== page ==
Digital Audio Workstations - DAWs, for short - are arguably the most important piece of software in our studios, to the point where it’s nearly impossible to picture a modern studio without (at least) one so it’s safe to say that they are something we can’t live without. As expected, it’s one of Gearslutz’ main topics of conversation, so let’s find out which DAWs are the most popular on our forums:

 Live 10 Suite

Ableton Live 10 Suite

Pros: Streamlined for composition and live performance like no other DAW, Live heralded a new era for electronic music production. It can be even more effective when used with special Live-friendly controllers which are optimised for the software’s array of performance features.

Cons: A very idiosyncratic piece of software whose unique workflow may or may not appeal to some, and those hardware controllers feel somewhat necessary to get the best out of it.


Harrison Consoles Mixbus

Pros: An affordable DAW based on the open-source Ardour platform with a strong focus on mixing - and fueled by Harrison Consoles' vast expertise in the large-format mixer arena. This is a very cost-effective way of bringing the sound of Harrison's glorious analog gear to our computer!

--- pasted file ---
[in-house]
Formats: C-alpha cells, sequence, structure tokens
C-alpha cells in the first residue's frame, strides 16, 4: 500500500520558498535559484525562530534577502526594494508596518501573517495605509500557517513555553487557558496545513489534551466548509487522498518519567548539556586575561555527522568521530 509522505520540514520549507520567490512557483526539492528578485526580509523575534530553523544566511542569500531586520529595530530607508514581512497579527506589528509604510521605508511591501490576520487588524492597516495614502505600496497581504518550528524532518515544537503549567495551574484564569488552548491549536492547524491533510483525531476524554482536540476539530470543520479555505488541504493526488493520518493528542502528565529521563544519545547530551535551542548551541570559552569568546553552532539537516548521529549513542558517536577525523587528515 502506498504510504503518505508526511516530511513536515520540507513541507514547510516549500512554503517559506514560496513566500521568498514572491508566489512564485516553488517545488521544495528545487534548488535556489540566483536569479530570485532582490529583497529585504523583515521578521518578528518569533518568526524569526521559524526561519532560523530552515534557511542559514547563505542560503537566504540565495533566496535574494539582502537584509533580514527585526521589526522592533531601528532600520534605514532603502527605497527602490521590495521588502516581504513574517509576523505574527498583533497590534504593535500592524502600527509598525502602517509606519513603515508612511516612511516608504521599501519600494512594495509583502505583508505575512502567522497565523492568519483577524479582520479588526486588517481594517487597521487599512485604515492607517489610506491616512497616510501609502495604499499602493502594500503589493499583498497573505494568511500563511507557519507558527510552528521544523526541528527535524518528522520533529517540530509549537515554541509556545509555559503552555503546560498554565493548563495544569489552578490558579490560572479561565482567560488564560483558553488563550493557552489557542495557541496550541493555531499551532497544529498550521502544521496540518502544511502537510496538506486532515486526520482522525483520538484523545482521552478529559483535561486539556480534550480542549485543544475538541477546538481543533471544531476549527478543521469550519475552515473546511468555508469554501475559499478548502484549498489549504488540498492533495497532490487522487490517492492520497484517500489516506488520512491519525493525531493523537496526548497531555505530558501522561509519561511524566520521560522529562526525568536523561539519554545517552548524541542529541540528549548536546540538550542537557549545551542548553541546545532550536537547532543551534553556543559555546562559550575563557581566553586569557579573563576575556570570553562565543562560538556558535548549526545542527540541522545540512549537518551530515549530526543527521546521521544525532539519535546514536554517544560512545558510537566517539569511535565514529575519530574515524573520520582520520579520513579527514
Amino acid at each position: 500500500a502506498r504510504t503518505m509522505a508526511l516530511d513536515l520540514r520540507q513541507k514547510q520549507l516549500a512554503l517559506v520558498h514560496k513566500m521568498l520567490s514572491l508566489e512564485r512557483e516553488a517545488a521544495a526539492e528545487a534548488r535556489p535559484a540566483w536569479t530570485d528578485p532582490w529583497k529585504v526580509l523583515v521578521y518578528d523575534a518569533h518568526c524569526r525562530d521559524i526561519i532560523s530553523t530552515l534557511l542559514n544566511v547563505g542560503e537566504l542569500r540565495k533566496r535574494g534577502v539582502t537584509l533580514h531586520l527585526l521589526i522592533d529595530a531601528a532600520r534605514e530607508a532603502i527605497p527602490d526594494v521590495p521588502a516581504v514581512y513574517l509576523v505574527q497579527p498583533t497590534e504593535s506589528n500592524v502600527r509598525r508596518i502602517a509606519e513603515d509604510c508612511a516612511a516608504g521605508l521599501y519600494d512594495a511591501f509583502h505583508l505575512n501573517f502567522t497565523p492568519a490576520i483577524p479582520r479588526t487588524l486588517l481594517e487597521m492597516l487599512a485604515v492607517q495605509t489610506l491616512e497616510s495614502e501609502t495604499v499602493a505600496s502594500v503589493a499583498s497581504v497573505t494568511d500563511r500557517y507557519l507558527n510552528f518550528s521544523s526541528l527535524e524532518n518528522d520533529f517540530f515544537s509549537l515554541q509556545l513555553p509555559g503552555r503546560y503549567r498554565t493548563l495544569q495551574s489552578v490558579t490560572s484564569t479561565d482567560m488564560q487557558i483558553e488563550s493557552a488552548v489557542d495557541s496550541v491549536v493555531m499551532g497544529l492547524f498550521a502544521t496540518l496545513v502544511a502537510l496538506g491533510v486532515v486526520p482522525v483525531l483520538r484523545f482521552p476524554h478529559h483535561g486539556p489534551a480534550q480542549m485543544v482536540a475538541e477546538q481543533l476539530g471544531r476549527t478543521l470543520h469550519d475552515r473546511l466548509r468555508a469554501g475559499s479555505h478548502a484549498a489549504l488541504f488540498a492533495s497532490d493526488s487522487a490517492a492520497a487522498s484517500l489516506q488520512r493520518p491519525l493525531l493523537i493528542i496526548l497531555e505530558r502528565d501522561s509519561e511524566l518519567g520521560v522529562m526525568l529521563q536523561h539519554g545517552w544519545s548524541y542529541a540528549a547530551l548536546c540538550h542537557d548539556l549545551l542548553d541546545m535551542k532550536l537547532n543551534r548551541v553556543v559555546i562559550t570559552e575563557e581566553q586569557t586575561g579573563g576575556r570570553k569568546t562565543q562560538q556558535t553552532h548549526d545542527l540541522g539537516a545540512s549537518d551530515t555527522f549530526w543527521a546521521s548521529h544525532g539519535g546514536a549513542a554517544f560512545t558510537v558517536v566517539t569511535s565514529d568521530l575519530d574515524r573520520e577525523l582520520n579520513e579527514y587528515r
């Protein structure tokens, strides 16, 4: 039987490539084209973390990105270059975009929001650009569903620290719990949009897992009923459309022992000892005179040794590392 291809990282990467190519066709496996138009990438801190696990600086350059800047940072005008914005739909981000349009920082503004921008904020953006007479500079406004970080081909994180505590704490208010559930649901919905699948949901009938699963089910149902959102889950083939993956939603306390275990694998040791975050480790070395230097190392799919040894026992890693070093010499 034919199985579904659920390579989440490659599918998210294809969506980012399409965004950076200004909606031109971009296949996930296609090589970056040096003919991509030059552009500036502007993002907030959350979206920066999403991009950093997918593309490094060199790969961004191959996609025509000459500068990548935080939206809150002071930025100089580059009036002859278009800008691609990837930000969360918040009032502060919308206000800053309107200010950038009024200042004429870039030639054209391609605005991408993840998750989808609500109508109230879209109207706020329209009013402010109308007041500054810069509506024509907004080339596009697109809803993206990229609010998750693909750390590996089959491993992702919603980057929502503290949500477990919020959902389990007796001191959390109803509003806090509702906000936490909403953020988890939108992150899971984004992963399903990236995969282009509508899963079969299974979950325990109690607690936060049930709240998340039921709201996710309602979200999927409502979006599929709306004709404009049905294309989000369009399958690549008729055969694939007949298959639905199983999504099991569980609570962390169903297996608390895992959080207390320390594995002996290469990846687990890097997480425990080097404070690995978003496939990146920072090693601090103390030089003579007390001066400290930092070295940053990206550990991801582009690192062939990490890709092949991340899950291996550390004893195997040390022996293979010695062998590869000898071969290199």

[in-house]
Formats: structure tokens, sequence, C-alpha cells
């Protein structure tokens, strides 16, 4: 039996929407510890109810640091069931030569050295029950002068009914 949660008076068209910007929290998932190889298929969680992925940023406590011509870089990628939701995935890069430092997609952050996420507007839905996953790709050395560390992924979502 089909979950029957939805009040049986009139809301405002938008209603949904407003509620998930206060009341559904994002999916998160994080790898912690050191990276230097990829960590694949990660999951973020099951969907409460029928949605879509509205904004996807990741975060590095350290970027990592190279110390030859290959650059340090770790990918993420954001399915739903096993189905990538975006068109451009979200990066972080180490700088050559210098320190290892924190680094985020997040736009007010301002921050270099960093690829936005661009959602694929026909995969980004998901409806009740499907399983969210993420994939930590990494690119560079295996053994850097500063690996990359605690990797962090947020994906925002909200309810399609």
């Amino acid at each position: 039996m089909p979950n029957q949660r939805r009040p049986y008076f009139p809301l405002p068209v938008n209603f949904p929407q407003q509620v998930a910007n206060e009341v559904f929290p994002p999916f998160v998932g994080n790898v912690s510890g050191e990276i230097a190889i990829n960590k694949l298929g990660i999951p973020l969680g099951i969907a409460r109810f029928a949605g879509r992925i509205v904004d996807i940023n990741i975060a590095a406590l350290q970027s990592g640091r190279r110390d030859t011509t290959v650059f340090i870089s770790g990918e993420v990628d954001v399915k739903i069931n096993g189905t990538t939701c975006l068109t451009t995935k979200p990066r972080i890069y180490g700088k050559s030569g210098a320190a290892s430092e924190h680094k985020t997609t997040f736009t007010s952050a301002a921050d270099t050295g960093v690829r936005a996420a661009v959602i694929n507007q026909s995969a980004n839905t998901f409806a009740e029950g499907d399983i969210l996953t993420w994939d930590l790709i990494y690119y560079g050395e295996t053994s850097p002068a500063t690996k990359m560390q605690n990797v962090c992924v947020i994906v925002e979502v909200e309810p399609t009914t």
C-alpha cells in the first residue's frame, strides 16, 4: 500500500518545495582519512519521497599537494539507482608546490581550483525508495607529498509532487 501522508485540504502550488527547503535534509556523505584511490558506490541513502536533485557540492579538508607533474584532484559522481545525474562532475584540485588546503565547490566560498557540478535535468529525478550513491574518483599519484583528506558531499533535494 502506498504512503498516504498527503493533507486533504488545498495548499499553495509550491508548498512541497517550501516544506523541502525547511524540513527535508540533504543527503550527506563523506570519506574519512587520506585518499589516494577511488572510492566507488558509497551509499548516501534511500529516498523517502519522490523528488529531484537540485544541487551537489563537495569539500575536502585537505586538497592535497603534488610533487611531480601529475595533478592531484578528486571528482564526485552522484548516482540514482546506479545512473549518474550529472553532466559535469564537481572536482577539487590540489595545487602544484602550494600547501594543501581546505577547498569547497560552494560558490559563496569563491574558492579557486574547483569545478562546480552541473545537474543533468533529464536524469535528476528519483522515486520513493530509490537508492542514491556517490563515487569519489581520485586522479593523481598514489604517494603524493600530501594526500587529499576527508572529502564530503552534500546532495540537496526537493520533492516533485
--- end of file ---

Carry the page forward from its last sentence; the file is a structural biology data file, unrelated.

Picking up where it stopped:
Cons: Audio and MIDI editing not as advanced as other DAWs.

Some observations:

  • With the sole exception of Apple’s Logic Pro, and now that FL Studio is finally arriving at the Mac OS, all the DAWs on our list are cross-platform - they will run on Windows PCs or Macs, with Mixbus additionally offering Linux support.

  • Honourable mentions go to Cakewalk Sonar (now being sold under the BandLab brand/banner), MAGIX Samplitude and Bitwig.

  • It's interesting to note that despite their increasing popularity in the plug-in world, DAWs have not yet fully jumped into subscription models and Pro Tools is the only one on our list with that option.

  • On the other hand, annual fees for updates are becoming more common, with Pro Tools and Bitwig being two notable examples of this new(wish) business model. Others have more predictable cycles and are 'more or less' charging annually for major updates - Cubase comes to mind - whereas if you bought Logic Pro X, for example, you haven't paid for a single update since.

So there we have it, Gearslutz' most popular DAWs! Which one are you using? More than one? Different tools for different jobs? Are you happy with what they offer or are you planning a change soon? Share your thoughts below!

For more on DAWs, visit: